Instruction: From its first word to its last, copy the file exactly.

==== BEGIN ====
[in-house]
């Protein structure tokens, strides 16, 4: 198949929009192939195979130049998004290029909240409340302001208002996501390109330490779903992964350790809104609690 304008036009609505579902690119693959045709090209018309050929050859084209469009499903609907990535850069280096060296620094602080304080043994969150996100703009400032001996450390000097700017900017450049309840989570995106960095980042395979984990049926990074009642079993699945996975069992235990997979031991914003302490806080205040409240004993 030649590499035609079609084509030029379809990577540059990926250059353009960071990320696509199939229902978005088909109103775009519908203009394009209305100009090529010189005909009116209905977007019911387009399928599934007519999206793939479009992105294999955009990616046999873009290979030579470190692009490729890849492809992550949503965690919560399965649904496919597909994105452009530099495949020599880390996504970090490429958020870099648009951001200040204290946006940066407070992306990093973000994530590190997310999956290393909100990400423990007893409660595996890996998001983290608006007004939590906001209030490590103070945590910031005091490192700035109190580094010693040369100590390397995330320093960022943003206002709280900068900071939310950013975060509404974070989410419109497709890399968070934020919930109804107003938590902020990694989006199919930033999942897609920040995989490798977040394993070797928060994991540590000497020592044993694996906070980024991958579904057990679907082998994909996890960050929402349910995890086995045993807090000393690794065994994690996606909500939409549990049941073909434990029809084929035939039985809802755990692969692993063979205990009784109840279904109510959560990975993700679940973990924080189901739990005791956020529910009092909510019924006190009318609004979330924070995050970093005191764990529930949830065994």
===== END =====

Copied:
[in-house]
């Protein structure tokens, strides 16, 4: 198949929009192939195979130049998004290029909240409340302001208002996501390109330490779903992964350790809104609690 304008036009609505579902690119693959045709090209018309050929050859084209469009499903609907990535850069280096060296620094602080304080043994969150996100703009400032001996450390000097700017900017450049309840989570995106960095980042395979984990049926990074009642079993699945996975069992235990997979031991914003302490806080205040409240004993 030649590499035609079609084509030029379809990577540059990926250059353009960071990320696509199939229902978005088909109103775009519908203009394009209305100009090529010189005909009116209905977007019911387009399928599934007519999206793939479009992105294999955009990616046999873009290979030579470190692009490729890849492809992550949503965690919560399965649904496919597909994105452009530099495949020599880390996504970090490429958020870099648009951001200040204290946006940066407070992306990093973000994530590190997310999956290393909100990400423990007893409660595996890996998001983290608006007004939590906001209030490590103070945590910031005091490192700035109190580094010693040369100590390397995330320093960022943003206002709280900068900071939310950013975060509404974070989410419109497709890399968070934020919930109804107003938590902020990694989006199919930033999942897609920040995989490798977040394993070797928060994991540590000497020592044993694996906070980024991958579904057990679907082998994909996890960050929402349910995890086995045993807090000393690794065994994690996606909500939409549990049941073909434990029809084929035939039985809802755990692969692993063979205990009784109840279904109510959560990975993700679940973990924080189901739990005791956020529910009092909510019924006190009318609004979330924070995050970093005191764990529930949830065994």